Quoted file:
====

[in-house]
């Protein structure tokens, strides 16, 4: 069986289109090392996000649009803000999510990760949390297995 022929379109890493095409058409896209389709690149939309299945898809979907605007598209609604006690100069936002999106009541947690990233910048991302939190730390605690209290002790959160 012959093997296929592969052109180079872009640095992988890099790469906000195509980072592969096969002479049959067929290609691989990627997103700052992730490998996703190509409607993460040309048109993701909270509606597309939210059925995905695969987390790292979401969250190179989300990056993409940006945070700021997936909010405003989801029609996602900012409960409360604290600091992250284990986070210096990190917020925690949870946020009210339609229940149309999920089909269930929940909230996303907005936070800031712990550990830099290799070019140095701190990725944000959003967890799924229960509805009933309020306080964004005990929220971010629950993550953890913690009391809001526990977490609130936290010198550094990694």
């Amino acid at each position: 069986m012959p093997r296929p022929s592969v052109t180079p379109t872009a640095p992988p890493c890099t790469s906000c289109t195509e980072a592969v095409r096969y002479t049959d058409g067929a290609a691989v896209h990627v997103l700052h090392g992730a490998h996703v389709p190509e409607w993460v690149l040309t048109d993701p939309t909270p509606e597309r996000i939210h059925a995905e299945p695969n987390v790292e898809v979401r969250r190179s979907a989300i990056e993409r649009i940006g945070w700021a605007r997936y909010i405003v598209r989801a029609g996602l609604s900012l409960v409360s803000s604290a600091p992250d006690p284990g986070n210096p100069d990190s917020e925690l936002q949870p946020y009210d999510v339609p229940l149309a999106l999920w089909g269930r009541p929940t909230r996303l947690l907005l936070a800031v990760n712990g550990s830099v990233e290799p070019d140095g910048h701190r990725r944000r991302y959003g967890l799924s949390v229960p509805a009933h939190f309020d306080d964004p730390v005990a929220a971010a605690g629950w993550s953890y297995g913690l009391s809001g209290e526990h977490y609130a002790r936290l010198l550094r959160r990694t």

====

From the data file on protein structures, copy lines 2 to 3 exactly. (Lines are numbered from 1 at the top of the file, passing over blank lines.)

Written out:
């Protein structure tokens, strides 16, 4: 069986289109090392996000649009803000999510990760949390297995 022929379109890493095409058409896209389709690149939309299945898809979907605007598209609604006690100069936002999106009541947690990233910048991302939190730390605690209290002790959160 012959093997296929592969052109180079872009640095992988890099790469906000195509980072592969096969002479049959067929290609691989990627997103700052992730490998996703190509409607993460040309048109993701909270509606597309939210059925995905695969987390790292979401969250190179989300990056993409940006945070700021997936909010405003989801029609996602900012409960409360604290600091992250284990986070210096990190917020925690949870946020009210339609229940149309999920089909269930929940909230996303907005936070800031712990550990830099290799070019140095701190990725944000959003967890799924229960509805009933309020306080964004005990929220971010629950993550953890913690009391809001526990977490609130936290010198550094990694």
């Amino acid at each position: 069986m012959p093997r296929p022929s592969v052109t180079p379109t872009a640095p992988p890493c890099t790469s906000c289109t195509e980072a592969v095409r096969y002479t049959d058409g067929a290609a691989v896209h990627v997103l700052h090392g992730a490998h996703v389709p190509e409607w993460v690149l040309t048109d993701p939309t909270p509606e597309r996000i939210h059925a995905e299945p695969n987390v790292e898809v979401r969250r190179s979907a989300i990056e993409r649009i940006g945070w700021a605007r997936y909010i405003v598209r989801a029609g996602l609604s900012l409960v409360s803000s604290a600091p992250d006690p284990g986070n210096p100069d990190s917020e925690l936002q949870p946020y009210d999510v339609p229940l149309a999106l999920w089909g269930r009541p929940t909230r996303l947690l907005l936070a800031v990760n712990g550990s830099v990233e290799p070019d140095g910048h701190r990725r944000r991302y959003g967890l799924s949390v229960p509805a009933h939190f309020d306080d964004p730390v005990a929220a971010a605690g629950w993550s953890y297995g913690l009391s809001g209290e526990h977490y609130a002790r936290l010198l550094r959160r990694t």